Two weeks ago, I left the cubicle I’d been working in for the past three years.
Now I’m in Taos, New Mexico for a three-month residency at the Helene Wurlitzer Foundation.
I have a little house, a casita. The floors are heated, though when I’m inside I’m usually wearing socks, and my writing uniform: a sweatshirt, leggings, and depending on the temperature and time of day, a Snuggie.
Things are different here. Crickets chirp loudly, even in the daytime. I hike to hot springs and pick sage and lavender and wildflowers. The light is blinding, the skies (and cars) enormous, and the temperature drops about 40 degrees every night. There are no streetlights, no sidewalks. There are two colors of flowers: purple and yellow. Prairie dogs dart in and out of holes in the ground.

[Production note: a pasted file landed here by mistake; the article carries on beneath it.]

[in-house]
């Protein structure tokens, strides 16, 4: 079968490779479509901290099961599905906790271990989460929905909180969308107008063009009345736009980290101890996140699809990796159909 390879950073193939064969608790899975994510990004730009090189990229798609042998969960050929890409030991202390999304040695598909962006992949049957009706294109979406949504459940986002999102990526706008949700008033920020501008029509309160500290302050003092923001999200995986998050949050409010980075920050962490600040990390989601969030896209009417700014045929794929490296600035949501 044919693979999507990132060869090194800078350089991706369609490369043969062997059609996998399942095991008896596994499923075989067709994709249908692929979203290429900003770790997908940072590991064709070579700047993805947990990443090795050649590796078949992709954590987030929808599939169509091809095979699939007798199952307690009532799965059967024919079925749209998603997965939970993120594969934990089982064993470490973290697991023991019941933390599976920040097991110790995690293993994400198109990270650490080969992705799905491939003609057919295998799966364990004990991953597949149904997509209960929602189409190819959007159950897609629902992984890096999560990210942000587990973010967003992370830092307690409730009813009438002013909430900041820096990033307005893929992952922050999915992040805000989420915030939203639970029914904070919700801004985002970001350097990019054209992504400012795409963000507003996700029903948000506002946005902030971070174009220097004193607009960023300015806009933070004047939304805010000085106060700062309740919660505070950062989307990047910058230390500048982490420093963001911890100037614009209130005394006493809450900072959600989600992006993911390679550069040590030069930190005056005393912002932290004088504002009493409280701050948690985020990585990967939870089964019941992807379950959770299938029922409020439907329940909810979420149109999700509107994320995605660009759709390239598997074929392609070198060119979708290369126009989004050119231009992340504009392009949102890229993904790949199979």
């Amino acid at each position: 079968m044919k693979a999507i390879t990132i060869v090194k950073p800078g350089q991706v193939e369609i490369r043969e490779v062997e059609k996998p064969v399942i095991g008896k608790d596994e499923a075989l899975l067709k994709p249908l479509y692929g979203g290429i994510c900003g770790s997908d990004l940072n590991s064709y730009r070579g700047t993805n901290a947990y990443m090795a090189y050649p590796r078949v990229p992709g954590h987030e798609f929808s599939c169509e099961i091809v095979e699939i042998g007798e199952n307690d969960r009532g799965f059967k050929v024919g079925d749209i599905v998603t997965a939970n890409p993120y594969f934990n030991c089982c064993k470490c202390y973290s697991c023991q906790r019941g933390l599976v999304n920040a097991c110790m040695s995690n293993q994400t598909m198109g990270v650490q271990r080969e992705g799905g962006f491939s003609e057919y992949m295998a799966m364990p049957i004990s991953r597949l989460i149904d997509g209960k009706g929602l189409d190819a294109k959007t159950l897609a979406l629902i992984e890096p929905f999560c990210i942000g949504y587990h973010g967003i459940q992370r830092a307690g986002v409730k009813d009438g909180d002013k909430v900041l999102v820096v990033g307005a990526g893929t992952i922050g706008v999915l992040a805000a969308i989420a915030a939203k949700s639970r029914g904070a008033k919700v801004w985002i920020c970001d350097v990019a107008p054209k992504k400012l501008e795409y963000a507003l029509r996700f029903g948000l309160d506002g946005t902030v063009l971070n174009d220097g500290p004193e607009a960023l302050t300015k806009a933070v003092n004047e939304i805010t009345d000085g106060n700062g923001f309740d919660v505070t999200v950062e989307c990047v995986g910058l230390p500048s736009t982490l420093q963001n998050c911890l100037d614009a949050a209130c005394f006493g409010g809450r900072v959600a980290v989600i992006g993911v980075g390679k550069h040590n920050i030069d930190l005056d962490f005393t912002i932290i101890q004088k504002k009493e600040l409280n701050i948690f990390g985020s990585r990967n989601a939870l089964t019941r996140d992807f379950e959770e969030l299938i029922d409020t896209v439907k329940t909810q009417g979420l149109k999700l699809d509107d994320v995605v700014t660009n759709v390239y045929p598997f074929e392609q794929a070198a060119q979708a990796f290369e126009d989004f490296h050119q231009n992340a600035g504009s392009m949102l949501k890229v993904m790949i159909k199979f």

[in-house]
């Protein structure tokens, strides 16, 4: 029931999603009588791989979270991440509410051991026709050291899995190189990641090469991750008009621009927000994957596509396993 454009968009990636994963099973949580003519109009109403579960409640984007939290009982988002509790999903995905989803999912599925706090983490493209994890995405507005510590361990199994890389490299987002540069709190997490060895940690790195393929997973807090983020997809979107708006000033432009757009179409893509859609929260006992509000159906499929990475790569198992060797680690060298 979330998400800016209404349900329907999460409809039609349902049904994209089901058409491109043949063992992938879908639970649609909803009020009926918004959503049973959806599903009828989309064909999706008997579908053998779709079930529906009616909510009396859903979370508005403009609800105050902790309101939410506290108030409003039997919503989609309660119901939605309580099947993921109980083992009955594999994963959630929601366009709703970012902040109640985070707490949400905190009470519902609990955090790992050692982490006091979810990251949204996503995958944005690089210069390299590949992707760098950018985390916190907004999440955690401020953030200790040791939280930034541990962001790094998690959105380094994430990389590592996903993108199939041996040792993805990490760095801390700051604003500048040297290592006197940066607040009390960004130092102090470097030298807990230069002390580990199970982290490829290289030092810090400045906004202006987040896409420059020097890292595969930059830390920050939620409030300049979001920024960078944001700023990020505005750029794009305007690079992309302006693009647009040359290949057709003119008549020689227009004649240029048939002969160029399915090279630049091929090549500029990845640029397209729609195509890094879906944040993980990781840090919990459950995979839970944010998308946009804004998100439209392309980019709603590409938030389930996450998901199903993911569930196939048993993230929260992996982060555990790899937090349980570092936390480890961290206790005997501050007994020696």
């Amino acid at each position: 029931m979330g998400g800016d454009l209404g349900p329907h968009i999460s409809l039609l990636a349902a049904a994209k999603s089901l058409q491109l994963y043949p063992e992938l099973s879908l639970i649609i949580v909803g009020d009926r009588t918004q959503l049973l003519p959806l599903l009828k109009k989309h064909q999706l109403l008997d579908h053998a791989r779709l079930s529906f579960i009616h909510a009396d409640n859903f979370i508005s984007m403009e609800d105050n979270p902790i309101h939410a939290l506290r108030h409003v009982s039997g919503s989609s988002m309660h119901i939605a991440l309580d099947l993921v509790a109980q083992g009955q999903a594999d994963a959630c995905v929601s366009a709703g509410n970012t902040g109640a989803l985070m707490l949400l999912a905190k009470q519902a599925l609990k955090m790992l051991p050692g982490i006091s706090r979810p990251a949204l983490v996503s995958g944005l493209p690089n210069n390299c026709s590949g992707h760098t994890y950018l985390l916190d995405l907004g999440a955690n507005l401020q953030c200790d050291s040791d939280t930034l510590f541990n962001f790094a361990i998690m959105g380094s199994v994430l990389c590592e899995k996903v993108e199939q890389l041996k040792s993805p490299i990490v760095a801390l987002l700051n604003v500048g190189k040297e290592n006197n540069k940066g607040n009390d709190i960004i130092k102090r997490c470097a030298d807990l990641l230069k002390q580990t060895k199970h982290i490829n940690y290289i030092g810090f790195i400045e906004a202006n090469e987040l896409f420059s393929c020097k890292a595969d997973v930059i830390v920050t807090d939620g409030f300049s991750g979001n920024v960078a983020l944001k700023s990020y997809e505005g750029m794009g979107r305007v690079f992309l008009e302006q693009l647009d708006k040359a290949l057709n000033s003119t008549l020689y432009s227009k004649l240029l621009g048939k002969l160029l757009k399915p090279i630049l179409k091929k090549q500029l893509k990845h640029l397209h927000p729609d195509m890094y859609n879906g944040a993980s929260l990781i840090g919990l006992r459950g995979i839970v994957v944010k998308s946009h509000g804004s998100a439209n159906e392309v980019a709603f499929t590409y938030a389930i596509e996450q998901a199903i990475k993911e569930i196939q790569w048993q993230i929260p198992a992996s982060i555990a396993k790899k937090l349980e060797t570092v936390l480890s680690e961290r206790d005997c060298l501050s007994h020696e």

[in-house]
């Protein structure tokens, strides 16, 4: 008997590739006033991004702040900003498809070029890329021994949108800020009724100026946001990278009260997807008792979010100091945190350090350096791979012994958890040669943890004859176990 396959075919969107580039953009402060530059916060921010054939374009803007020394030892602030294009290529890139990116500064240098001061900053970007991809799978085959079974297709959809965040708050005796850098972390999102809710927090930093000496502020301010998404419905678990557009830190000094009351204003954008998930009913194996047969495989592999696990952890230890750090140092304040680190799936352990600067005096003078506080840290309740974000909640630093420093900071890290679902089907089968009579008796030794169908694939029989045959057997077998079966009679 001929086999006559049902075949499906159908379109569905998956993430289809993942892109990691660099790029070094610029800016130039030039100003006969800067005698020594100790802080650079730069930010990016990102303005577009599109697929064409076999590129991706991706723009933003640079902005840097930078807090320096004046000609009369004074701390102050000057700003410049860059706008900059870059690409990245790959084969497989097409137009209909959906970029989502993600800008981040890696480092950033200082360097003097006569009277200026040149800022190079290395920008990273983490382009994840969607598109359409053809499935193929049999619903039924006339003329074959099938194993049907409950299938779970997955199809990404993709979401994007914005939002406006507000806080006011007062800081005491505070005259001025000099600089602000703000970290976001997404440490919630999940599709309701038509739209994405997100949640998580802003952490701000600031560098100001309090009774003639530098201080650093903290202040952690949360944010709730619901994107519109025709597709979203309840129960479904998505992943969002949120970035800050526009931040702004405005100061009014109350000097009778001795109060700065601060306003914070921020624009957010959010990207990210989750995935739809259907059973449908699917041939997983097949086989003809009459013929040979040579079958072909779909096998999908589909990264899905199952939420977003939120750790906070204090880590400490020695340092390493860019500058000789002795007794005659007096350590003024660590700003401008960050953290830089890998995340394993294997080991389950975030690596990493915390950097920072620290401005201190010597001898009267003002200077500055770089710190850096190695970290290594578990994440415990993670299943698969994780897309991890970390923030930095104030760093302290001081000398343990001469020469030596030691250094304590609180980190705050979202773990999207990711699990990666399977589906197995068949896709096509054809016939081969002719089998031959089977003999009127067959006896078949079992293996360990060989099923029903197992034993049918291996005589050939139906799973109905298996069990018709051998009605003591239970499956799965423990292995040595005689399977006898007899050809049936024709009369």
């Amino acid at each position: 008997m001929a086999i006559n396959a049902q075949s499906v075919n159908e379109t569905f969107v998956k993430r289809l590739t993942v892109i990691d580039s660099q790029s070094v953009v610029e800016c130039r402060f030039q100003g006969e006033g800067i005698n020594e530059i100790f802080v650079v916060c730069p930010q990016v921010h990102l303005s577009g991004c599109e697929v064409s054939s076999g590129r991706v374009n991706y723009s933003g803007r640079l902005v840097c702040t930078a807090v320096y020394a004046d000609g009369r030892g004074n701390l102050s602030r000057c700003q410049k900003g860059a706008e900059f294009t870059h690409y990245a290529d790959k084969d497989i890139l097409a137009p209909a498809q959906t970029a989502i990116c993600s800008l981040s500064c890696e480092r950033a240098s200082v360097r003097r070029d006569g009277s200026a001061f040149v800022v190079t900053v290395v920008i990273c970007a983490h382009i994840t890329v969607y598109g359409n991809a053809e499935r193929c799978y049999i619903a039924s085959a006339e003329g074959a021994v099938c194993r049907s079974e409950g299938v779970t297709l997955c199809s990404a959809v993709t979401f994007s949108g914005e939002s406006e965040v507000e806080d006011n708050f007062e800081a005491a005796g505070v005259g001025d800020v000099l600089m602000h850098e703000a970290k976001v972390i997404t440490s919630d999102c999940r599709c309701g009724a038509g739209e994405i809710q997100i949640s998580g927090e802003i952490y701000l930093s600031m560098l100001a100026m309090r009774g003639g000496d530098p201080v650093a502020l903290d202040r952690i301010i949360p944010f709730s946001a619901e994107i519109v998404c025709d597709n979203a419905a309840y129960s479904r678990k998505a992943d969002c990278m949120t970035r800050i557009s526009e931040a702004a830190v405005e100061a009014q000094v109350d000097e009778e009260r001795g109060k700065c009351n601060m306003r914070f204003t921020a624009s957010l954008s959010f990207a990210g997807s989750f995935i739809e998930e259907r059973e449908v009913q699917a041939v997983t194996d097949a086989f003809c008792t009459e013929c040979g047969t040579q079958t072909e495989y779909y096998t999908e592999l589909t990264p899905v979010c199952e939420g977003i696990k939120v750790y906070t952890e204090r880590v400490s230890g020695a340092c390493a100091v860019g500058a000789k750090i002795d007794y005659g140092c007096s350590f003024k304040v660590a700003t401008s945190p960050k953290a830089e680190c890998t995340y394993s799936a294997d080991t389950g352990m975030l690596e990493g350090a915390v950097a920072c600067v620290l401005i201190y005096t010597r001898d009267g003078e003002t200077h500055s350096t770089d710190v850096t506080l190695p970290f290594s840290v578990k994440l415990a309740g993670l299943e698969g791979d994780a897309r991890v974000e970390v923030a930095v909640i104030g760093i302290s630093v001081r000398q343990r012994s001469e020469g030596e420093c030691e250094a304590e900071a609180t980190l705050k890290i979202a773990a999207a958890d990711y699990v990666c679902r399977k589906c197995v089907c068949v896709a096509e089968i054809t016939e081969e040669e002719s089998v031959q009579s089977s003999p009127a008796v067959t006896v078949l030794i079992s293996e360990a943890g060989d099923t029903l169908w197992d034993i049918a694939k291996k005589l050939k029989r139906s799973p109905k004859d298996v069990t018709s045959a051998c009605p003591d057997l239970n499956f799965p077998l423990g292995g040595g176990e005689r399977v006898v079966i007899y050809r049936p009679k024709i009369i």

I don’t miss New York at all, though all the books I read have New York in them.
Mountains are everywhere. Riding my bike down a dirt road, I shout out loud at the view in front of me: “What the fuck is this. Get the fuck out of here. Seriously, fuck me.”
I’ve waited over a year to get here, for these three months. I put everything on hold, my apartment, my work, my life. I try not to think if I’ve made a terrible mistake.
I fall for silence. Life is good when you don’t have to ride the L train.
I’m plotting out my next novel, slowly.